THURSDAY, Feb. 23, 2017 (HealthDay News) — Cytomegalovirus (CMV) infection may make some women more susceptible to both cardiovascular disease and type 2 diabetes, according to research published online Feb. 23 in Obesity.
Shannon Fleck-Derderian, M.P.H., of the University of California, San Francisco, and colleagues examined data on 2,532 individuals nationwide between the ages 20 and 49, from 1999 to 2004. Associations were compared between CMV and signs of metabolic syndrome (MetS) in participants divided into one of four categories: normal weight, overweight, obese, and extremely obese.
After taking into account other contributing factors such as age, ethnicity, and poverty, the researchers found that 4.9 percent of normal-weight women infected with CMV had at least three risk factors for MetS. But, the same was true for less than 1 percent of normal-weight women who were not infected. Furthermore, 27.4 percent of women infected with CMV also had lower levels of high-density lipoprotein (HDL) cholesterol, compared to 18.6 percent of the normal-weight women without infection. The investigators found that 56.2 percent of the extremely obese women infected with CMV had three or more risk factors associated with MetS. This compared to 82.6 percent of the extremely obese women uninfected. These very obese CMV-infected women also had higher levels of HDL cholesterol and lower levels of triglycerides.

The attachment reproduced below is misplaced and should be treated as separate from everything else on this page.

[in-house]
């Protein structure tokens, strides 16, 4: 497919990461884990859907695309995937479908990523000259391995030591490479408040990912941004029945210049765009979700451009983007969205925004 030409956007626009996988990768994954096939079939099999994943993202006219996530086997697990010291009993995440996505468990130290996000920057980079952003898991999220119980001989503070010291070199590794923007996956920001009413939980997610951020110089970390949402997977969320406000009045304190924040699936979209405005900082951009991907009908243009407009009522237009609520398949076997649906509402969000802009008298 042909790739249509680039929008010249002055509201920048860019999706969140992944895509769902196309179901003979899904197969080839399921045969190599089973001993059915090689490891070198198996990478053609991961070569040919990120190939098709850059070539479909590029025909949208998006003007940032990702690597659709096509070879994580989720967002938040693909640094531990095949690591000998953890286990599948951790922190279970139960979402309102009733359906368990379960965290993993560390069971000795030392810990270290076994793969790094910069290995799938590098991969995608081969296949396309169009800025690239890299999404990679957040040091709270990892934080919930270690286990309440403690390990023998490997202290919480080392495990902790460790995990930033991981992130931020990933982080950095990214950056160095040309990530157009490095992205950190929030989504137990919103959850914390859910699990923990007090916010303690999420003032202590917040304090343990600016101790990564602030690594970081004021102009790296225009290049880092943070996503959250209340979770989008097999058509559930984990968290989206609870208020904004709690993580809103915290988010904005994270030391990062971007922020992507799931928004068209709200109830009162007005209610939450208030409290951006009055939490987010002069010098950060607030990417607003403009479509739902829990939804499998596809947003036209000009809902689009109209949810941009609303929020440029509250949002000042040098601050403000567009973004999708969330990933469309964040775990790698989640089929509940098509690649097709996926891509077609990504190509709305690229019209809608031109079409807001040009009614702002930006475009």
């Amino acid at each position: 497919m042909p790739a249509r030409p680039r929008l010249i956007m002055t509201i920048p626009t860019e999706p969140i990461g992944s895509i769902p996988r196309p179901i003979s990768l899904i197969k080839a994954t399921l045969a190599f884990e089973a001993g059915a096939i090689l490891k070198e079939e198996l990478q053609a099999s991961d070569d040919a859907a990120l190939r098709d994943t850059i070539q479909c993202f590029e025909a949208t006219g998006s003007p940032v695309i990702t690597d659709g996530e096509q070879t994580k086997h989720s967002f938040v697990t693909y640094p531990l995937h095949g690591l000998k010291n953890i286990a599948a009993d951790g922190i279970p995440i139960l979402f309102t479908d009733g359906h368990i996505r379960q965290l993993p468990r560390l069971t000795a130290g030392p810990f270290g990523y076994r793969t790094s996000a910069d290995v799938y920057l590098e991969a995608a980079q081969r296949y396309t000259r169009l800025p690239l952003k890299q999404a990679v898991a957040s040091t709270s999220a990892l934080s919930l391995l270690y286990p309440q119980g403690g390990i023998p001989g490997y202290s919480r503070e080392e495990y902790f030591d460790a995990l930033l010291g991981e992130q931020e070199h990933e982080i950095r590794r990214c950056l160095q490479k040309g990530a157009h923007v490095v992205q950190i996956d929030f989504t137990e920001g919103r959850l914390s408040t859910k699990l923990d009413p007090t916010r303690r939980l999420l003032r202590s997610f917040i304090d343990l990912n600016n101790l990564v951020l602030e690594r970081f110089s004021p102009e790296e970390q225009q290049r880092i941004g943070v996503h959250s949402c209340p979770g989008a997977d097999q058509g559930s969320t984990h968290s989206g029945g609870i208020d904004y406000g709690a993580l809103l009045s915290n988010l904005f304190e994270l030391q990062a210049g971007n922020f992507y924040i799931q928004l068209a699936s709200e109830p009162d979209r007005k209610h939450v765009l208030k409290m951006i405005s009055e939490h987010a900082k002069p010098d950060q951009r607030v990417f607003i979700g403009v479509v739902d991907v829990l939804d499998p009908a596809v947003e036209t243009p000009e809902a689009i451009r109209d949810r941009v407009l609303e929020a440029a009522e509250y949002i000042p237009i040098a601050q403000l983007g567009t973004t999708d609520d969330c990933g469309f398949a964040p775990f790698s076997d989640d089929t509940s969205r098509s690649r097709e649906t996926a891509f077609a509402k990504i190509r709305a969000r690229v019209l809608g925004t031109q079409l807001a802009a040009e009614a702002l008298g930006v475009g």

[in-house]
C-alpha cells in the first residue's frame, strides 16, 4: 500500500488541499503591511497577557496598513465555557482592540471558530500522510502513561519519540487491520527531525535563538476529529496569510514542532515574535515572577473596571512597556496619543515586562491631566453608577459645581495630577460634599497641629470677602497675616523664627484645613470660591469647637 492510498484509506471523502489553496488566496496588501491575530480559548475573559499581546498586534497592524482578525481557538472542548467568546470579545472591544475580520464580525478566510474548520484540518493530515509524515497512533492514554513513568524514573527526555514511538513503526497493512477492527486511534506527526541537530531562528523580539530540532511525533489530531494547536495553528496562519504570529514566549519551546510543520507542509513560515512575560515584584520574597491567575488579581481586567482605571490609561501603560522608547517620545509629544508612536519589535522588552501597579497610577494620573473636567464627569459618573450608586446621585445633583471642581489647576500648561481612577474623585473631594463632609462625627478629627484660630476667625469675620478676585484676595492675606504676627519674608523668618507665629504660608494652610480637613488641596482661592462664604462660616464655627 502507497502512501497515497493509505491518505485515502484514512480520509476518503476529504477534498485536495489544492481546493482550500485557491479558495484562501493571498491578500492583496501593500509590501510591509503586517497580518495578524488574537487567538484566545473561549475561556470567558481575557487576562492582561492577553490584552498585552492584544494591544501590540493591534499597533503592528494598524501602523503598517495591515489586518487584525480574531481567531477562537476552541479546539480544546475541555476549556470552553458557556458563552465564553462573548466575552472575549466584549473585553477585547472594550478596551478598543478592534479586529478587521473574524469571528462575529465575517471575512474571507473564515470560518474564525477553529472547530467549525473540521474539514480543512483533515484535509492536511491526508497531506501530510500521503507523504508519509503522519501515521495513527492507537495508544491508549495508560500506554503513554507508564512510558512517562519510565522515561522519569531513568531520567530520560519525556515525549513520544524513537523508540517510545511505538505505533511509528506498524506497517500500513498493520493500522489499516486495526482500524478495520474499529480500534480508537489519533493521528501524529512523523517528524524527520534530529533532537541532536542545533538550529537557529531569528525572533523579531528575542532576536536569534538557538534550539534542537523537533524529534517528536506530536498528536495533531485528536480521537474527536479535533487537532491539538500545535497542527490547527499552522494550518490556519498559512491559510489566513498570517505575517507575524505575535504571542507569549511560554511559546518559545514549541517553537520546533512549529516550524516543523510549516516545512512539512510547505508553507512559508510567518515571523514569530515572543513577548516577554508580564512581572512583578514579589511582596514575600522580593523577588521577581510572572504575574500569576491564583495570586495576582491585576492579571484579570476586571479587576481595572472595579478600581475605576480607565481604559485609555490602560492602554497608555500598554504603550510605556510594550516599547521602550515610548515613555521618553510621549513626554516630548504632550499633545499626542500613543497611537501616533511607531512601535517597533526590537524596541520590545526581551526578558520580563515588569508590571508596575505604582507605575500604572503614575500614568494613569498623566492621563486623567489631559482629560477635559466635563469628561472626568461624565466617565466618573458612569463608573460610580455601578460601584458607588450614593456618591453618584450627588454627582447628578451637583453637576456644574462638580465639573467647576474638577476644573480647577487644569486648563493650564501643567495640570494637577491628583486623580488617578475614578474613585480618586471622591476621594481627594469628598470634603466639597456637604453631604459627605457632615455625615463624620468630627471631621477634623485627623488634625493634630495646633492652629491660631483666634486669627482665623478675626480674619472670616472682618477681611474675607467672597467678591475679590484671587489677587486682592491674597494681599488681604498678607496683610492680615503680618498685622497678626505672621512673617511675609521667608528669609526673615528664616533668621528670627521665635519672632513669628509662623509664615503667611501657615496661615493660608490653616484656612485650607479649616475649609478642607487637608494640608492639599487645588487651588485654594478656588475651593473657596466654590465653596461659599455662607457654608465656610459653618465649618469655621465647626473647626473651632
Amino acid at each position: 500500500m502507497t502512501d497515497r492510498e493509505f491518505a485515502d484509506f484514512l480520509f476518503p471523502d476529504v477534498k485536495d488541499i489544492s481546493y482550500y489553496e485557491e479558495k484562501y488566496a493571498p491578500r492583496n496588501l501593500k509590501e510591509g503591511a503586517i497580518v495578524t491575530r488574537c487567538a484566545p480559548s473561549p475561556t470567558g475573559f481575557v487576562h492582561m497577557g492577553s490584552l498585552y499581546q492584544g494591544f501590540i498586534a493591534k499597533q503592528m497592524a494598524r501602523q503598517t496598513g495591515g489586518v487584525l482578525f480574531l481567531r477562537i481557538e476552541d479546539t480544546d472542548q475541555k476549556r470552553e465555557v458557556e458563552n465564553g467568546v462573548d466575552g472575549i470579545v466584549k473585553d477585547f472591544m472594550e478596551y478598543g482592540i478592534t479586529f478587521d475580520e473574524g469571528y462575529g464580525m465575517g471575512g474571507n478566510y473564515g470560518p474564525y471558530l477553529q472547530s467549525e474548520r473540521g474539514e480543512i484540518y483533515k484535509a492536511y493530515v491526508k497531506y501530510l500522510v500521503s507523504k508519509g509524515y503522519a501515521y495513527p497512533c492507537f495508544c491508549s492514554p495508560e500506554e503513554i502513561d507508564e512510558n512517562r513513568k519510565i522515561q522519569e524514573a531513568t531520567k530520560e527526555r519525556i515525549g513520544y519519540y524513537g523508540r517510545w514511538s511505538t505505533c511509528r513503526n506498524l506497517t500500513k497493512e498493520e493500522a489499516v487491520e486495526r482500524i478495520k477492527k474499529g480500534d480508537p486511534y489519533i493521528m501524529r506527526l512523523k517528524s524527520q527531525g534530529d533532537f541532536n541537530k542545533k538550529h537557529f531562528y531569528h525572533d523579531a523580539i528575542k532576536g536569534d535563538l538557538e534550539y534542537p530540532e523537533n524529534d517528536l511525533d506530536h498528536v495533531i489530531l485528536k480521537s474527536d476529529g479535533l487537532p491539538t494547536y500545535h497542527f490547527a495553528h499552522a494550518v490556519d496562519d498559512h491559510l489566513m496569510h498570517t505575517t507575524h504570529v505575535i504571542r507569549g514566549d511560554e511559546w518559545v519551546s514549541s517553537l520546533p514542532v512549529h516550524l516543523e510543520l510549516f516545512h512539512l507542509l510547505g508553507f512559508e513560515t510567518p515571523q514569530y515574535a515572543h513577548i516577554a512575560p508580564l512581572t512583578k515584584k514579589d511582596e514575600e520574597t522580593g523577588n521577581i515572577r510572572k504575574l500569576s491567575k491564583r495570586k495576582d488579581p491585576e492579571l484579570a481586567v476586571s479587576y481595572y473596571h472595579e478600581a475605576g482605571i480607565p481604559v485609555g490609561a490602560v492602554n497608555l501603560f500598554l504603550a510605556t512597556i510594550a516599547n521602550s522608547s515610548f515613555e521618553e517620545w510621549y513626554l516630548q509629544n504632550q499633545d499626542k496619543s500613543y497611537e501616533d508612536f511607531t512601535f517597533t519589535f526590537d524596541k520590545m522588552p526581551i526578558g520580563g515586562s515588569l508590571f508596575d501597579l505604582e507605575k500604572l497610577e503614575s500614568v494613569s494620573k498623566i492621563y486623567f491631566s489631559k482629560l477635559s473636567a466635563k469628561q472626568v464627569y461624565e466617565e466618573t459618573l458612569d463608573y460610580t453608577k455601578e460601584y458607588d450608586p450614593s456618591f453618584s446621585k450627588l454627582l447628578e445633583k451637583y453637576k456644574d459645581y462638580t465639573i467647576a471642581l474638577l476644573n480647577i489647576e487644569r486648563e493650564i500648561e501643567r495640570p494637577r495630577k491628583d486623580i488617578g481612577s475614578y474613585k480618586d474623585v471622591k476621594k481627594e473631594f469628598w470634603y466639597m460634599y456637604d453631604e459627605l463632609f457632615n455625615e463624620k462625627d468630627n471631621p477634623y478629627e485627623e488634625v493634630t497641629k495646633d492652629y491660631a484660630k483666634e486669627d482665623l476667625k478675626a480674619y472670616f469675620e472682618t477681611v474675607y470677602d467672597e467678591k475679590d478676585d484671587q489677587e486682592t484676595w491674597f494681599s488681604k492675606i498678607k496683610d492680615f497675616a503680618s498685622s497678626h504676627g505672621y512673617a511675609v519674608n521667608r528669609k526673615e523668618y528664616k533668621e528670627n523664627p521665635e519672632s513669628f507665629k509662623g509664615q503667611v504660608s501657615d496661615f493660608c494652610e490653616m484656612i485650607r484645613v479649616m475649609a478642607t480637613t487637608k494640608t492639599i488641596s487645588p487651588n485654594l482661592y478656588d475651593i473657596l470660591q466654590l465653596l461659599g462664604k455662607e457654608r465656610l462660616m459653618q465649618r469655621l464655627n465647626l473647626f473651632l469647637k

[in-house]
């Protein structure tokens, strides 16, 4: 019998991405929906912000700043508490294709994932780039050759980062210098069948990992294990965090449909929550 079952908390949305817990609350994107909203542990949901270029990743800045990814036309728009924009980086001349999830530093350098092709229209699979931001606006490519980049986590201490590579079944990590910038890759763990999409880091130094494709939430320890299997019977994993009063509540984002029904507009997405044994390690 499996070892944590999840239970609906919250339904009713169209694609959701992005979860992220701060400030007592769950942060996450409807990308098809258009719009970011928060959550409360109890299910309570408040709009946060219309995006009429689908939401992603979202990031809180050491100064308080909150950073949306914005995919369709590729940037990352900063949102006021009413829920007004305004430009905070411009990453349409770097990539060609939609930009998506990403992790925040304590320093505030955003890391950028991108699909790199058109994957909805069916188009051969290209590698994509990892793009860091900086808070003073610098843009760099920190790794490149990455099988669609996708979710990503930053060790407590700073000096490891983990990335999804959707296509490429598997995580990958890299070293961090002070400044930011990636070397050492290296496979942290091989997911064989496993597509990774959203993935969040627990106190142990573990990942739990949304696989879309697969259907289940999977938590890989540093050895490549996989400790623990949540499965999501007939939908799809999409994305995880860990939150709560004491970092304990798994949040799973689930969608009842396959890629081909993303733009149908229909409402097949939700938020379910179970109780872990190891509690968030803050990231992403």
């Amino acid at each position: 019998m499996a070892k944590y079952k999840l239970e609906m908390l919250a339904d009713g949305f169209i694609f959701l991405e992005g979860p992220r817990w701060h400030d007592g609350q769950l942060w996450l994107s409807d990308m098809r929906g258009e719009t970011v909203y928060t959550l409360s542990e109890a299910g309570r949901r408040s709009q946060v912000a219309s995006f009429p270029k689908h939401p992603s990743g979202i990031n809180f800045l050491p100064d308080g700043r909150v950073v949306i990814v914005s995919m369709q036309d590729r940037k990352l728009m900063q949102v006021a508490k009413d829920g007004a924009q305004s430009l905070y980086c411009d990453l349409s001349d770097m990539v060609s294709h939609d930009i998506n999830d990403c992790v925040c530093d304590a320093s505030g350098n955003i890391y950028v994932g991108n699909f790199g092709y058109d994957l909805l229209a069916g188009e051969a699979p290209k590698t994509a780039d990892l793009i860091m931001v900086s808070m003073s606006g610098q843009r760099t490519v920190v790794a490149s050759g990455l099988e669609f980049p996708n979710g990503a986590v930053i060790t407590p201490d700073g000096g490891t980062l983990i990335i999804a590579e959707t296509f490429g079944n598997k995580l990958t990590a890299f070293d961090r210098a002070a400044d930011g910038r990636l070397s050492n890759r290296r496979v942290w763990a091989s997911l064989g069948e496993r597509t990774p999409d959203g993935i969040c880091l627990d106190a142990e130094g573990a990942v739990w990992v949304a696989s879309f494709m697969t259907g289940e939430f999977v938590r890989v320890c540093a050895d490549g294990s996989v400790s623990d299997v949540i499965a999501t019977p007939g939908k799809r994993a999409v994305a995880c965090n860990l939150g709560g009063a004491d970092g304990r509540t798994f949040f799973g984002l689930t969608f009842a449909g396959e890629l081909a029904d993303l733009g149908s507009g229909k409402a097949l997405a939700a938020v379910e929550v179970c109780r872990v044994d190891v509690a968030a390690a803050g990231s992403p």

“CMV infection was found to be associated with unique MetS phenotypes that differ between body mass index categories and gender,” the authors write. “Seropositive normal-weight females had a higher prevalence of MetS and dyslipidemia, while infection in females with extreme obesity was associated with a more metabolically benign profile.”
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